Please note what Ott is saying: “The Union Councils of Lyons and of Florence declared that the souls of the damned are punished with unequal punishments (poenis tamen disparibus puniendas). D 464, 693. This is probably intended to assert not merely a specific difference in the punishment of original sin (poena danmi) and of personal sins (poena damni and poena sensus), but also a difference in the degree of punishment for personal sins.”

Ott isn’t saying – with force of doctrine – that this means that there are disparate punishments based on personal sin. He only suggested that “this is probably intended to assert” this. So, if you want to base your argument on a ‘probable’ assertion, go right ahead. Just don’t say that this is what the Church teaches definitively… :wink:


#32

Facite is asking if committing two mortal sins (particularly at the same time) is more damming than committing one mortal sin, in which case the answer is yes.

The one who utilizes artificial birth control, in addition to committing premarital sex, is in a worse place than the one who simply commits premarital sex. Both persons are on the path to Hell, with the 1st person having more sins on his soul.

Does this answer your question, Facite?


#33

The analogy is that there are different levels of infinity. Just as there are different levels of punishment in hell according to St. Augustine: St. Augustine teaches “In their wretchedness the lot of some of the damned will be more tolerable than that of others. Justice demands that the punishment be commensurate with the guilt.” (Ott, Fundamentals, 482).


#34

Not true, because Jesus says: Matthew 11:21-24
21 “Woe to you, Chorazin! Woe to you, Bethsaida! For if the miracles that were performed in you had been performed in Tyre and Sidon, they would have repented long ago in sackcloth and ashes. 22 But I tell you, it will be more bearable for Tyre and Sidon on the day of judgment than for you. 23 And you, Capernaum, will you be lifted to the heavens? No, you will go down to Hades.[a] For if the miracles that were performed in you had been performed in Sodom, it would have remained to this day. 24 But I tell you that it will be more bearable for Sodom on the day of judgment than for you.”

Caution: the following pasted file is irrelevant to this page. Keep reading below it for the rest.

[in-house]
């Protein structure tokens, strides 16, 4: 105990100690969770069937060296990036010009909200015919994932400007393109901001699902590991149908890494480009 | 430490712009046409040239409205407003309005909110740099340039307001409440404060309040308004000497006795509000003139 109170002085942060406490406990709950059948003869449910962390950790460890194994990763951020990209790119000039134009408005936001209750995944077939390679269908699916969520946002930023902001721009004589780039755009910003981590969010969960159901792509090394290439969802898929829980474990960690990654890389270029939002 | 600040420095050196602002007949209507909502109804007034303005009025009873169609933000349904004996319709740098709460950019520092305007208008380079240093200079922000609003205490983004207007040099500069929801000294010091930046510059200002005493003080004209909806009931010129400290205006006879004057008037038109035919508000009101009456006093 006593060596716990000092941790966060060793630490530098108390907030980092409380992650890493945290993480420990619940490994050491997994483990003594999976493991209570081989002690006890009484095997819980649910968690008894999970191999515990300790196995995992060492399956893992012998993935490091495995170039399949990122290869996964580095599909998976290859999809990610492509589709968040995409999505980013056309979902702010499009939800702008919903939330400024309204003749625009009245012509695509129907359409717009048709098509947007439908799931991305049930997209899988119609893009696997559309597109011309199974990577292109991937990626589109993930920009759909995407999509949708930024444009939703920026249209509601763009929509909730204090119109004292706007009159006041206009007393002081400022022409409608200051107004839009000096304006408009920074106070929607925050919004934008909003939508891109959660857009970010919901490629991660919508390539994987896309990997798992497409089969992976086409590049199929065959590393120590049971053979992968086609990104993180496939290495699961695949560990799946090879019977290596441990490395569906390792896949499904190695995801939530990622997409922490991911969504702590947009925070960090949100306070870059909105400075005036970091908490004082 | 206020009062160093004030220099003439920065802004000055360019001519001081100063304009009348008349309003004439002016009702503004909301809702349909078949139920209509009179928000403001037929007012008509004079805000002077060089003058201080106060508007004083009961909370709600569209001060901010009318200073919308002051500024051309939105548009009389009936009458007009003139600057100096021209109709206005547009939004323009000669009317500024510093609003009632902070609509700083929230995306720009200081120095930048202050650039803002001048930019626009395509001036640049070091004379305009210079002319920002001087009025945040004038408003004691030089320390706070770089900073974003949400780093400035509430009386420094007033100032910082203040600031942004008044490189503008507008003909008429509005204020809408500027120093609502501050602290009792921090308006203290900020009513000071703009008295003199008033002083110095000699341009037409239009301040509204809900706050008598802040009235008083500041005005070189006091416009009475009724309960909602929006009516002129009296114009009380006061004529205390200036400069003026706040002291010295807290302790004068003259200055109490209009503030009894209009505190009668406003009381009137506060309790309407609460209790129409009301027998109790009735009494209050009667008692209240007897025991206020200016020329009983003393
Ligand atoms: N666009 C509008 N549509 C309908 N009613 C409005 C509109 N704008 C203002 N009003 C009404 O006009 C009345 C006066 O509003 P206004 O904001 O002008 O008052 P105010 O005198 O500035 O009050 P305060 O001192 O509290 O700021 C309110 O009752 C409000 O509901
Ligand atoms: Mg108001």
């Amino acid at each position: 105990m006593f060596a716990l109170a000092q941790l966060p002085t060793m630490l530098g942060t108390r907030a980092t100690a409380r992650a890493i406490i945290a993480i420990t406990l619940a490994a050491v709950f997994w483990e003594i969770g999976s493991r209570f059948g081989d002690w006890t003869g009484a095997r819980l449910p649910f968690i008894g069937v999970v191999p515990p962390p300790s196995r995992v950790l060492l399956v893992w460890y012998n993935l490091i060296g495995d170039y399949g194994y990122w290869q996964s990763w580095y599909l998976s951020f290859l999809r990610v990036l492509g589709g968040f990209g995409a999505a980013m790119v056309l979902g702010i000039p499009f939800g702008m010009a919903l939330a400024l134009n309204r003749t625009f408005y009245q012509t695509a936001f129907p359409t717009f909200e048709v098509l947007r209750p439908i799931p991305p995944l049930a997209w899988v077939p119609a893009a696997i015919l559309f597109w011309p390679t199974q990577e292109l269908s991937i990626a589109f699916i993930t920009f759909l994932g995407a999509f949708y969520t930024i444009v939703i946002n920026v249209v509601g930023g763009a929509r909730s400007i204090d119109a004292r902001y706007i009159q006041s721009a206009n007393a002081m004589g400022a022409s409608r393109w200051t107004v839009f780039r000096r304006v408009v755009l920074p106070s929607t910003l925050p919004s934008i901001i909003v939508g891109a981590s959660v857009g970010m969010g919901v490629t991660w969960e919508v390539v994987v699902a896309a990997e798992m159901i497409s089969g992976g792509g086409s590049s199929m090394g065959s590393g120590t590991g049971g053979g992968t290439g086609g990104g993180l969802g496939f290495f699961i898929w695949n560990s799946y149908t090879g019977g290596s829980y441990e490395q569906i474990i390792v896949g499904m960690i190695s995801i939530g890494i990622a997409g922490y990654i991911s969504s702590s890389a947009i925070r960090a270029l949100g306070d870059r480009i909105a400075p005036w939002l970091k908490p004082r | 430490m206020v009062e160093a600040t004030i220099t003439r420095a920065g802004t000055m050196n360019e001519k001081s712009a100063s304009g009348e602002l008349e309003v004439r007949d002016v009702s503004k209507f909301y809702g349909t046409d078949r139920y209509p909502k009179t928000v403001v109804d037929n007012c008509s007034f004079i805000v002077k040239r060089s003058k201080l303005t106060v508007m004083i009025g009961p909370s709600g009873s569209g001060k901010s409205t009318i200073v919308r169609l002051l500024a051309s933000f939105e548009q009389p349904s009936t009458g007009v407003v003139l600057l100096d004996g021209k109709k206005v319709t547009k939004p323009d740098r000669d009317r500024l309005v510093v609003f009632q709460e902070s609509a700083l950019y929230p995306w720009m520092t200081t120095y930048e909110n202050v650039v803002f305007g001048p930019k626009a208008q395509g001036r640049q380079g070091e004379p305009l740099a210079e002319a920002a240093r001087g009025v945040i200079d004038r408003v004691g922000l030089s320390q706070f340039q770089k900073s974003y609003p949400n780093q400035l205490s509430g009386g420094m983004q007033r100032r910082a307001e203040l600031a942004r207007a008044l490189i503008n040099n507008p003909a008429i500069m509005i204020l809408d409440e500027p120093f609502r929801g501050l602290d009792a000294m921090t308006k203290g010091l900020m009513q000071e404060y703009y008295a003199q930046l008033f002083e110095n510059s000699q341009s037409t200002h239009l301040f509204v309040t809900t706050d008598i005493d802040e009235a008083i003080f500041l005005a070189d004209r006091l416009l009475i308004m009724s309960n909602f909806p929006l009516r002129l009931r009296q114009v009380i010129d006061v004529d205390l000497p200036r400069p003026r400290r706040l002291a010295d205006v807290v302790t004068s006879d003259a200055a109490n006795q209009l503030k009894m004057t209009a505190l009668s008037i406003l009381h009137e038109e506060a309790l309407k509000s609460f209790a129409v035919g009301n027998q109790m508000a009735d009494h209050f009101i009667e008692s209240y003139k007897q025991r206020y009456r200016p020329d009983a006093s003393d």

Jesus says that the Gentile cities of Tyre and Sidon—renowned for their wickedness—would receive a lesser punishment at the Day of Judgment than the cities of Bethsaida and Chorazin.
And The Council of Lyons 1274 AD declares:
“The souls of those who die in mortal sin or with original sin only, however, immediately descend to hell, yet to be punished with different punishments.”


#35

Yes!! A sin is a sin!!!


#36

There are multiple sins involved: fornication, and artificial birth control (which may mean that abortion occurs), and if pregnancy results then there is the sin of not intending or supporting the infant as a married family, and then there is in each of these, scandal given. The basis of them all is that charity is given up for acquisition of material benefit.

The more sins, the more harm (including to the Church), and more penance and temporal punishment required if repentance occurs. It forfeits the glory of a holy life of being like Christ.


#37

People on this thread are fraid to use their own brains…:frowning: This is the first time I have to agree with th non-Catholic poster here…


#38

The greater the moral disorder, the greater the sin.

Premarital sex is a grave sin. Using contraception is a grave sin. So premarital sex with contraception is more gravely disordered (more sinful) than premarital sex without contraception.

But it doesn’t seem that way to many Catholics, because they have been influenced by sinful secular society to think that contraception is not so bad.


#39

A sin is not a sin just because the Lord said so. Every prohibition has a purpose. Prohibition of a premarital sex has a purpose of defending marriage as a natural institution and preventing people from abusing their sexuality. Prohibition of acontraception is aimed at people not abusing their sexuality and not avoiding procreation. If there is no marriage, both sins break one and the same prohibition - against abusing one’s sexuality. They are one offence in fact. That’s why use of contraception is at least irrelevant in premarital sex. Stating otherwise would entail that one may be punished twice for the same offense. And using contraception in such a situation is at least the sign the a person is aware about the possible consequences and does not want to ruin the lives of innocent children.


#40

A baby is a blessing and a gift so my first thought is contraception is more problematical. Also, contraception is, in many cases, enables premarital sex. With that in mind contraception is primary.